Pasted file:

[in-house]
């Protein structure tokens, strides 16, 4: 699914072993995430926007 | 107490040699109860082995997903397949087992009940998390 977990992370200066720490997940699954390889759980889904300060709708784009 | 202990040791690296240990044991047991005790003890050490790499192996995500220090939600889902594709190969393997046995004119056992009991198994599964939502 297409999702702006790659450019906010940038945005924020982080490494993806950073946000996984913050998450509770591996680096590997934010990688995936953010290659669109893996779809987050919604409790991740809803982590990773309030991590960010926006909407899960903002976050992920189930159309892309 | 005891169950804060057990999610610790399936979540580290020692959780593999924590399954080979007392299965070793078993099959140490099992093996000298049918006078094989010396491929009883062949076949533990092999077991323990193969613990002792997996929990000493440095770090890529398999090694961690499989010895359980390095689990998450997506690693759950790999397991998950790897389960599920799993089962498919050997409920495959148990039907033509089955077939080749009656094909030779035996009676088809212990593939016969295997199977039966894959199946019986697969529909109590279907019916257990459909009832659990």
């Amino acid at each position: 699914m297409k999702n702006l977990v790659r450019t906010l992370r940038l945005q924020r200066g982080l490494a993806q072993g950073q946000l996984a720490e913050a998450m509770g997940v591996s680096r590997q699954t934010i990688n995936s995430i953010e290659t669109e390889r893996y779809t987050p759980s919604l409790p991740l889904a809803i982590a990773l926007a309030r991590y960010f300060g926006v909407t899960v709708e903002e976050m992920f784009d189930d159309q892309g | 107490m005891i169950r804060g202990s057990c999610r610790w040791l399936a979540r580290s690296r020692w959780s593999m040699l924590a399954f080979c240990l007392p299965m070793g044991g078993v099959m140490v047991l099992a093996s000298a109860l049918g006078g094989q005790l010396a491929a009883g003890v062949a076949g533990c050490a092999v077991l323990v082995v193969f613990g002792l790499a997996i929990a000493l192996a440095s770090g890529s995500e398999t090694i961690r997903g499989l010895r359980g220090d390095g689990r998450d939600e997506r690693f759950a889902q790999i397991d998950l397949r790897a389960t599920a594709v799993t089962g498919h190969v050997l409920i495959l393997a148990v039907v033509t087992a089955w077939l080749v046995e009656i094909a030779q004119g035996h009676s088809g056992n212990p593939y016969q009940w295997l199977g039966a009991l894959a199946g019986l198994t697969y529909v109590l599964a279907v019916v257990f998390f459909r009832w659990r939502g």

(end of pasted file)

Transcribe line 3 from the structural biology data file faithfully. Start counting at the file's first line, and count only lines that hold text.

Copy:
């Amino acid at each position: 699914m297409k999702n702006l977990v790659r450019t906010l992370r940038l945005q924020r200066g982080l490494a993806q072993g950073q946000l996984a720490e913050a998450m509770g997940v591996s680096r590997q699954t934010i990688n995936s995430i953010e290659t669109e390889r893996y779809t987050p759980s919604l409790p991740l889904a809803i982590a990773l926007a309030r991590y960010f300060g926006v909407t899960v709708e903002e976050m992920f784009d189930d159309q892309g | 107490m005891i169950r804060g202990s057990c999610r610790w040791l399936a979540r580290s690296r020692w959780s593999m040699l924590a399954f080979c240990l007392p299965m070793g044991g078993v099959m140490v047991l099992a093996s000298a109860l049918g006078g094989q005790l010396a491929a009883g003890v062949a076949g533990c050490a092999v077991l323990v082995v193969f613990g002792l790499a997996i929990a000493l192996a440095s770090g890529s995500e398999t090694i961690r997903g499989l010895r359980g220090d390095g689990r998450d939600e997506r690693f759950a889902q790999i397991d998950l397949r790897a389960t599920a594709v799993t089962g498919h190969v050997l409920i495959l393997a148990v039907v033509t087992a089955w077939l080749v046995e009656i094909a030779q004119g035996h009676s088809g056992n212990p593939y016969q009940w295997l199977g039966a009991l894959a199946g019986l198994t697969y529909v109590l599964a279907v019916v257990f998390f459909r009832w659990r939502g």